A walking tour through Dumbo, Vinegar Hill and Fort Greene will explore the prisoners who died in captivity on British ships off the coast of Kings County.
If it's August, that means it's time for the Battle of Brooklyn festivities.
The Urban Park Rangers will reveal how the Continental Army stayed alive during the harsh winter weather on the same ground that millions of Brooklynites trod today.
Before Thanksgiving went national, a long-forgotten holiday would have been celebrated by many 19th century New Yorkers in late November.
The European history of our city begins in the 1600s, after Henry Hudson reported back to his Dutch employers that no, he hadn’t found a shortcut to the spice roads of Asia, but he had run into some nice real estate along the journey. The rest, as they say, is history. The Dutch East and West Indies Companies came here to set up businesses and make money, but that takes people. Soon Dutch farmers and tradesmen followed the soldiers, trappers and merchants to what is now the entirety of Long Island, as well as Manhattan, parts of New Jersey, and on up the Hudson.
I mostly write about Brooklyn, and there, the names of the earliest Dutch farmer families are now street and neighborhood names: Lefferts, Schermerhorn, Van Nostrand, Vanderbilt, Lott, Suydam, Bergen, Wyckoff and Remsen, among others. Over the centuries, all of these families, along with many others, intermarried and grew; spreading to all parts of what was once New Amsterdam. The Remsen’s are a good example of that growth, as well as a great example of how these families became important in the history of their communities.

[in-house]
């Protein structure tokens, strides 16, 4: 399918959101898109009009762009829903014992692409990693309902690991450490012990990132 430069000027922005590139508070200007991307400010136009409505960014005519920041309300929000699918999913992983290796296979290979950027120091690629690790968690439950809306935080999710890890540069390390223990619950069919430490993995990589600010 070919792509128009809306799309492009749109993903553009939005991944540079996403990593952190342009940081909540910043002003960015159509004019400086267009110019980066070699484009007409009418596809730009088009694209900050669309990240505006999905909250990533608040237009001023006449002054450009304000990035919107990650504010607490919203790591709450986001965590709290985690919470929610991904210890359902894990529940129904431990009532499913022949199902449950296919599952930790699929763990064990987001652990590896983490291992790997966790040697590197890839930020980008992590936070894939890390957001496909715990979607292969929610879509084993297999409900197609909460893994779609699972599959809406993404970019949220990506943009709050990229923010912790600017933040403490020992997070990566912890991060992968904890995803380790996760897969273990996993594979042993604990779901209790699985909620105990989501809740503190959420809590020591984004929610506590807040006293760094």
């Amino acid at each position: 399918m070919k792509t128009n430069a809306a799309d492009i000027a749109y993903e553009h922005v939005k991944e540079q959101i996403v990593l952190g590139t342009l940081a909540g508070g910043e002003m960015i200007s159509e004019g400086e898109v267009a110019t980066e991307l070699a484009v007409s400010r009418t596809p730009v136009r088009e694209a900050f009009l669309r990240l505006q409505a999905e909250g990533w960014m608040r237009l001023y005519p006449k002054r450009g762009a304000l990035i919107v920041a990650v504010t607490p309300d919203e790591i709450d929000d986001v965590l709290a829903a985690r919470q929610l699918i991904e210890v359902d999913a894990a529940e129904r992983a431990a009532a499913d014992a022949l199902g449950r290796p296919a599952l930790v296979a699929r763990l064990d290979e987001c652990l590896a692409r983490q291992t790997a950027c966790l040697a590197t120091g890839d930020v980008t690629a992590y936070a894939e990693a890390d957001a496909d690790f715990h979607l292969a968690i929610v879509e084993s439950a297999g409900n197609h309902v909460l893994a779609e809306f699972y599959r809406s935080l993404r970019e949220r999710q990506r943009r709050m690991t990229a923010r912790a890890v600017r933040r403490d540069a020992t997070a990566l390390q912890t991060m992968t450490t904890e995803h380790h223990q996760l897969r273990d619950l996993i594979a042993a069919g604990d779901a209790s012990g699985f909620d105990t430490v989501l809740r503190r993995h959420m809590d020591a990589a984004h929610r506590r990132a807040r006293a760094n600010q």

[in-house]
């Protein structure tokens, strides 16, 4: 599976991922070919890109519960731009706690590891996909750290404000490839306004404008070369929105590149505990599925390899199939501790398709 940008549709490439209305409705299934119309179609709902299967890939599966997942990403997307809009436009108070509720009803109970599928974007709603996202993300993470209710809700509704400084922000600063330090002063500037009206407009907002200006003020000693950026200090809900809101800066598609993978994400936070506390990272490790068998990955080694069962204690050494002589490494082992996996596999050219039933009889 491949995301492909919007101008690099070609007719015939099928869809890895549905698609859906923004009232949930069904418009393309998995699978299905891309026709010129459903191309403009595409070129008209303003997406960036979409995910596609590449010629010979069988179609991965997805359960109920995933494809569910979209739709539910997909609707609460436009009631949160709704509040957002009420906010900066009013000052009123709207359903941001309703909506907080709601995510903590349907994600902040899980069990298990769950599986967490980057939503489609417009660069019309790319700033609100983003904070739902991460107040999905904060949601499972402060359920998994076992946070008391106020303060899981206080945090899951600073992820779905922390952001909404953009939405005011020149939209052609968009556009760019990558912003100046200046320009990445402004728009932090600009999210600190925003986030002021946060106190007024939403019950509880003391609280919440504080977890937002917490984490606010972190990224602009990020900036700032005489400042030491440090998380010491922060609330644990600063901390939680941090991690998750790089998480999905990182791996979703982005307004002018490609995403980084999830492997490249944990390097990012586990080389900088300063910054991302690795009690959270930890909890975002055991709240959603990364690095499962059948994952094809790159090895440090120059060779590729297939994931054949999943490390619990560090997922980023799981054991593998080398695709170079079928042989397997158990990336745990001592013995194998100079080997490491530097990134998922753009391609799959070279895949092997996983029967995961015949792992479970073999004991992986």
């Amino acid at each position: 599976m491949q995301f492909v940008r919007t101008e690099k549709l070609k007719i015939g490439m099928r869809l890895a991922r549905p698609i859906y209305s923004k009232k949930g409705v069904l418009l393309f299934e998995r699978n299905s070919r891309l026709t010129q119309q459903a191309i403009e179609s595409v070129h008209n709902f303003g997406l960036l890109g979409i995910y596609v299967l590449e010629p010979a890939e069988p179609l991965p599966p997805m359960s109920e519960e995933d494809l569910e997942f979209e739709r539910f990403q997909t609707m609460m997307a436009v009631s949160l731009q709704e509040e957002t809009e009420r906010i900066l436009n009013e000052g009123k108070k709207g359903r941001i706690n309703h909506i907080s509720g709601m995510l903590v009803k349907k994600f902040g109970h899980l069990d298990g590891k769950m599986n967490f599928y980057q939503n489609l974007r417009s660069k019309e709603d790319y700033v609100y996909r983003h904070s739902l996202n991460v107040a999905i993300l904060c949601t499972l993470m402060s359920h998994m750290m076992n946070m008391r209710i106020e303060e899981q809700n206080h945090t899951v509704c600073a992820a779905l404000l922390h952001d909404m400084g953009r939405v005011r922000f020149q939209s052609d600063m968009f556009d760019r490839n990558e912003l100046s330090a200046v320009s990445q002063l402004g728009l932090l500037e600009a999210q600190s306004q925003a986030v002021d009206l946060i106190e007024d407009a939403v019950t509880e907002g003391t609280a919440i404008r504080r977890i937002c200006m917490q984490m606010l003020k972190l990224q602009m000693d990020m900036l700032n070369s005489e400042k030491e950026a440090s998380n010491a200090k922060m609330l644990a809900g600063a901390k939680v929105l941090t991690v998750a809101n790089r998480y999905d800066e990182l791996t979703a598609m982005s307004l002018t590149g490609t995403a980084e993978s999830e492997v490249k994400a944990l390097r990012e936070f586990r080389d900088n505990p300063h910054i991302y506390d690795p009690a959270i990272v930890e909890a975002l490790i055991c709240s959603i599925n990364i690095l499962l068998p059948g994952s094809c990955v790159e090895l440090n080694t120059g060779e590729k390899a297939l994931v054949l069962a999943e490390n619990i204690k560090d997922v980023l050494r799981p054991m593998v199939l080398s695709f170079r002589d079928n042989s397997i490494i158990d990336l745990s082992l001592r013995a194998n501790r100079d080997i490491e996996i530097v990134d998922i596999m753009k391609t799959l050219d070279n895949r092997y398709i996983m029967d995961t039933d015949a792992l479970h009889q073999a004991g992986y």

Historians write often about the lives of these early residents of our city, but they don’t often talk about where they are laid to rest, in part because a lot of those places no longer exist. Public cemeteries were a 19th century necessity, as our cities just got too big to accommodate the dead in only in churchyards and small private cemeteries. There was also the matter of public health. We would probably be shocked to learn of all the private cemeteries and abandoned churchyards throughout the city that lie beneath our neighborhoods, buildings and streets.
It’s history in the eating. This Saturday, the Greater Ridgewood Historical Society will host Cook Like A Soldier, a reenactment of a meal that Revolutionary War soldiers might have consumed during the Battle of Brooklyn, which took place in August 1776. Culinary historian Carolina M. Capehart, an experienced hearth cook and writer, will prepare provisions over an open fire at the Vander-Ende Onderdonk House in Ridgewood. Capehart specializes in cooking with the recipes, equipment and ingredients of the late 18th and early 19th centuries. The event will take place on the grounds of the historic Dutch Colonial stone house, but tours of Onderdonk’s recently restored, 18th century kitchen will be offered for those who prefer indoor dining.
Details: Cook Like a Soldier, Onderdonk House, 18-20 Flushing Avenue, Ridgewood, August 24th, 11 am – 3 pm, $10/$3.
Photo by Vander-Ende Onderdonk House/FB